|Review: Imagika - Portrait Of A Hanged Man|
|Portrait Of A Hanged Man|
Label: Metalville Records
Year released: 2010
Review online: May 18, 2010
Reviewed by: Lior "Steinmetal" Stein
for:Portrait Of A Hanged Man
Rated 3/5 (60%) (7 Votes)
Once again, the U.S. band Imagika take on the world with fists raised high. Their new album, Portrait of a Hanged Man, brings back the savagery of U.S. Power Metal melded with some Bay Area Thrash mayhem. Many of the Bay Area bands have lost their sound over the past decade. Imagika never did, simply protecting and preserving their sound.
Portrait of a Hanged Man is the seventh album in Imagika's 17 year career. As time has marched on, the band has never wavered from their approach to metal. Any changes they have made, like extreme elements, added to their sound, never subtracted, and have helped them formulate a new kind of brutal anger.
Imagika's metal is like a blow to the head, but with a silk glove. They are tight and unforgiving with fearful lyrical imagery. They do a great job balancing those elements with their aggression in order to generate appealing music. Imagika bears a lot of similarities with other Bay Area groups such as Metal Church, Testament and Metallica, but also with the brutality of modern Death/Melodic Death Metal. Despite nods to the old school with soft growls and raspy vocals, low tuned guitars and machine gun drums, the band still sounds "up to date."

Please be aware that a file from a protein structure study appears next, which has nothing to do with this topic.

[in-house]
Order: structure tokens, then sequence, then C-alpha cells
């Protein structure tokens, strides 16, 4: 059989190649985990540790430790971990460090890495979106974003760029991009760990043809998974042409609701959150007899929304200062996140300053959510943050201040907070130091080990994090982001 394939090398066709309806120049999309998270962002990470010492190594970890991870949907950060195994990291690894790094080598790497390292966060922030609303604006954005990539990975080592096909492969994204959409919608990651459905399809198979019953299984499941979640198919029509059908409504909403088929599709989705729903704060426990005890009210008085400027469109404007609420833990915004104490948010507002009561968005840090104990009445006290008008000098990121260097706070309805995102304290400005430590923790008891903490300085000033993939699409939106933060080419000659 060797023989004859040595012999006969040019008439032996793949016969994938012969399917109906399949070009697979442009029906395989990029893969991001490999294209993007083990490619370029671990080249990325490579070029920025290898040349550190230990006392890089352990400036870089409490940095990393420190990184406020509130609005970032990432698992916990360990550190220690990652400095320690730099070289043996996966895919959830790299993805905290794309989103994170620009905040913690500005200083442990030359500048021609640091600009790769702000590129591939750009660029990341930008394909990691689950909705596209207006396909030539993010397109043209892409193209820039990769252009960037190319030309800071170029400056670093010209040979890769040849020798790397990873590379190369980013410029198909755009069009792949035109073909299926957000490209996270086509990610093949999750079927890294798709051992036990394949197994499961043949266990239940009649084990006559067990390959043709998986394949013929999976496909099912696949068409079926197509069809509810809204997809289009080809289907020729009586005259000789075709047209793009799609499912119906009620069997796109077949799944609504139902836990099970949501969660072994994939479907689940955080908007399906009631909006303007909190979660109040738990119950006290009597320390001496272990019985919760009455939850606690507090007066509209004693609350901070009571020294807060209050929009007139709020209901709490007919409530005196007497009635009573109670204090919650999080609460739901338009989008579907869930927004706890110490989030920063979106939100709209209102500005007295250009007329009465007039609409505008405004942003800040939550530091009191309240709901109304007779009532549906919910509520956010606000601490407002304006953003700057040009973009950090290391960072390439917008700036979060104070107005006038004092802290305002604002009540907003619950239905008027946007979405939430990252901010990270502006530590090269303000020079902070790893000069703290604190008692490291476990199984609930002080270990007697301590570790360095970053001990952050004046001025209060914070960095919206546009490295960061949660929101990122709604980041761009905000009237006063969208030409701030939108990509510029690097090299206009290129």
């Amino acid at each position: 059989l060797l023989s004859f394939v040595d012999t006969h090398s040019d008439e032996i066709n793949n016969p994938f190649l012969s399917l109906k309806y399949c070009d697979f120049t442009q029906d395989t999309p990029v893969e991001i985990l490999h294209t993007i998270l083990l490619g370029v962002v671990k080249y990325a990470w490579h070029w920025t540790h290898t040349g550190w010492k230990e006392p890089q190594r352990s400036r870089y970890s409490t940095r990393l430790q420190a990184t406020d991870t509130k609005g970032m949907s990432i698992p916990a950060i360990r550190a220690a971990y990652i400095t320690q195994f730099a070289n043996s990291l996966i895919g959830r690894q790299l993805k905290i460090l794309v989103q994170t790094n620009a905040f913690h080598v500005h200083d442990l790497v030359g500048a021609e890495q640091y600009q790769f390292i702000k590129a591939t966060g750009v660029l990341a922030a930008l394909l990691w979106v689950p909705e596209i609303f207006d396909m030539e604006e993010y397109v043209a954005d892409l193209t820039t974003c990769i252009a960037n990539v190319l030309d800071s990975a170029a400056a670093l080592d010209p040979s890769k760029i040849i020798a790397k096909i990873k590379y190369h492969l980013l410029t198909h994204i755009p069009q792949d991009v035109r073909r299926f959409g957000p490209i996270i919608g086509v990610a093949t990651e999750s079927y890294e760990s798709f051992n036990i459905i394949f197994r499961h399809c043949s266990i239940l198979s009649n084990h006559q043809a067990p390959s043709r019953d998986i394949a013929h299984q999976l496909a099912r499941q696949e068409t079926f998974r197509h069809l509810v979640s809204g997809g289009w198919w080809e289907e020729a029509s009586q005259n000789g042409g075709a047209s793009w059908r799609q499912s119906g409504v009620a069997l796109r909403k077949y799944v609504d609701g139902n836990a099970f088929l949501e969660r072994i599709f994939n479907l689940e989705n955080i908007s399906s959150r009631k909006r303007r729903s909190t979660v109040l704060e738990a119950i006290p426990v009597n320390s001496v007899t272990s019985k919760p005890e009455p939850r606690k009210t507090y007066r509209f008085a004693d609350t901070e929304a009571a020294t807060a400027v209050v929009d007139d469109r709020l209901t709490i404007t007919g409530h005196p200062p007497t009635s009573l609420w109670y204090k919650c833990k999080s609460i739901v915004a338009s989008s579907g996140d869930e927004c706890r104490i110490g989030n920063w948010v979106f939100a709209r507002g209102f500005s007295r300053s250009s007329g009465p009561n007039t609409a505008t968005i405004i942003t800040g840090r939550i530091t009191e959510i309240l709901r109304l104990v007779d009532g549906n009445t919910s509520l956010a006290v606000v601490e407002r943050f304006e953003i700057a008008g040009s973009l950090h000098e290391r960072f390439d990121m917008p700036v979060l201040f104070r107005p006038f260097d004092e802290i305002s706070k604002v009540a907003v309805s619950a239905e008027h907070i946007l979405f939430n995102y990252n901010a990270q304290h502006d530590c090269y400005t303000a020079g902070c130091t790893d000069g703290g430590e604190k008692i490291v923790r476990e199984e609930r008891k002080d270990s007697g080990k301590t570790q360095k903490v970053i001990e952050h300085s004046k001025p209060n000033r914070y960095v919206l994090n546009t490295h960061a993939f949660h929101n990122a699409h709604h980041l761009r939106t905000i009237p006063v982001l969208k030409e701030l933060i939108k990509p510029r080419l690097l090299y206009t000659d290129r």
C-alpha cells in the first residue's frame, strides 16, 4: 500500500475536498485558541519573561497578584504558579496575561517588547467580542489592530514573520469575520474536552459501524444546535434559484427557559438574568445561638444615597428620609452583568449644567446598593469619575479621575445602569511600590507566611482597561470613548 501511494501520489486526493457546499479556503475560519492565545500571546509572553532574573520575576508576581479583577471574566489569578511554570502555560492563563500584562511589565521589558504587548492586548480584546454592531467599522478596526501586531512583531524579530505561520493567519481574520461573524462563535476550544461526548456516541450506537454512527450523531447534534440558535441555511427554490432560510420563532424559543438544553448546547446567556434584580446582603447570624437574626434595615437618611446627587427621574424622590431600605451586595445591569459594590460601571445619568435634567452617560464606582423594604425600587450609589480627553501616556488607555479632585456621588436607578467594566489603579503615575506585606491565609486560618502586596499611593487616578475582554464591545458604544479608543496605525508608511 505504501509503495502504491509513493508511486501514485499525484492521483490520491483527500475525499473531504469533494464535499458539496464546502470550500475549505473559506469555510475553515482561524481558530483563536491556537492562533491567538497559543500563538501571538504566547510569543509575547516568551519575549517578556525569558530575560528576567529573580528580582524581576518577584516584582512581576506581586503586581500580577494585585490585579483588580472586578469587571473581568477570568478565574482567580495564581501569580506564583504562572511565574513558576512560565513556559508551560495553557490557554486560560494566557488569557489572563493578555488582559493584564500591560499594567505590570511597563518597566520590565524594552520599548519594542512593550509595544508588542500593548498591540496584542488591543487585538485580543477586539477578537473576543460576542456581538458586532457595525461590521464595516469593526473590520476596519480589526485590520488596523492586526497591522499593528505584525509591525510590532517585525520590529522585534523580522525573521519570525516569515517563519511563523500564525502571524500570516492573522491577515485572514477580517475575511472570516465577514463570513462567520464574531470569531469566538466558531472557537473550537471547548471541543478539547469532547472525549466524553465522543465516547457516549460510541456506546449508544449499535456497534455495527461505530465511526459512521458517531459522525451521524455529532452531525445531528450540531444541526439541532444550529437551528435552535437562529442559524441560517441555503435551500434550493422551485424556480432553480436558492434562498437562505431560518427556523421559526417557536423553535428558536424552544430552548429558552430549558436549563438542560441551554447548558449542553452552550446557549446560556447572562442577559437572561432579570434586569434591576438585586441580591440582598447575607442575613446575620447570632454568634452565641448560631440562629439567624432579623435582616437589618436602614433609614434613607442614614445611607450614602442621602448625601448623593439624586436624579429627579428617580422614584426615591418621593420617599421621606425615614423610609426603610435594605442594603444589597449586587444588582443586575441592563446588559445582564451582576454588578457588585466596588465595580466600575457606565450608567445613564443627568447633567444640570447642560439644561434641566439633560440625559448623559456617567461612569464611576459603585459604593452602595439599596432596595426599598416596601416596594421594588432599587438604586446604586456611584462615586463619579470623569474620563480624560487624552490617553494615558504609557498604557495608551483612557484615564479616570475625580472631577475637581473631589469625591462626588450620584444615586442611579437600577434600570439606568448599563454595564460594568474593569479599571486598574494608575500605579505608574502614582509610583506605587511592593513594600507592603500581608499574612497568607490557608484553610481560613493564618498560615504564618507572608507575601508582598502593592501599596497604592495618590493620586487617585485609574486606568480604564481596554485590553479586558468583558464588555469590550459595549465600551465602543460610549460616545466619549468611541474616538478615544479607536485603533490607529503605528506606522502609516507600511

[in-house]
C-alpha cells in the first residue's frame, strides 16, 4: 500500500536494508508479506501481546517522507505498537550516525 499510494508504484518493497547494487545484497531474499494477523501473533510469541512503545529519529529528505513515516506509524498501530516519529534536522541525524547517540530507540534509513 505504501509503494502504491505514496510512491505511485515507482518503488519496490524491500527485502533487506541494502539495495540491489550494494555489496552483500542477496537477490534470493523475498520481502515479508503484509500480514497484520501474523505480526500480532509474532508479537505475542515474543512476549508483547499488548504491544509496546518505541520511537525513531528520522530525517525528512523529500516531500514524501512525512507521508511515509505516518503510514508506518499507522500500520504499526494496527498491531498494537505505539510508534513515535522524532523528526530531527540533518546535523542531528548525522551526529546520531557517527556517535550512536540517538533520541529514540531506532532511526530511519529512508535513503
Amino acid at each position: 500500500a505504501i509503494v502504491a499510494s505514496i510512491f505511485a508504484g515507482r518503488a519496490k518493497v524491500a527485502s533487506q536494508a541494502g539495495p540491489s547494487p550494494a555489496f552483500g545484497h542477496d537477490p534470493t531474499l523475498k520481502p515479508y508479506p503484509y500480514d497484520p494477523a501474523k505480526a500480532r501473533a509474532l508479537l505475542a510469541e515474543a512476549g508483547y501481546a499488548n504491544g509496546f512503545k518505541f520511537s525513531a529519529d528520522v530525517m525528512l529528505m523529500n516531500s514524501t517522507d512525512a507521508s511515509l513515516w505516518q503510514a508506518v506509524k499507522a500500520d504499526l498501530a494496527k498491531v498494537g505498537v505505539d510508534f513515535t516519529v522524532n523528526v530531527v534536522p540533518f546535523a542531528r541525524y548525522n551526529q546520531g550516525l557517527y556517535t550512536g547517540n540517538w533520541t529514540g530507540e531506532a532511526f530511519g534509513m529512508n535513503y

Portrait of a Hanged Man definitely straddles the old school and the modern. A vintage production shows off both the heavy and the brutal elements of the album and the conflict between the two sounds great. Just when you think a song could not get any more extreme or badass, you're treated to a classy surprise. The same can be heard when a loud, crunchy solo is paired with a melodic chorus. It is for these reasons Portrait of a Hanged Man is a worthwhile addition to the Bay Are Thrash catalog. It is full of chaos, yet respects those who've gone before.
Highlights: "The Hit," "Scared to Death," "A God No More" (a hell of a performance by guest guitarist Andy La Rocque), "Halo of Flies," "Keep the Wolves at Bay," "One World."
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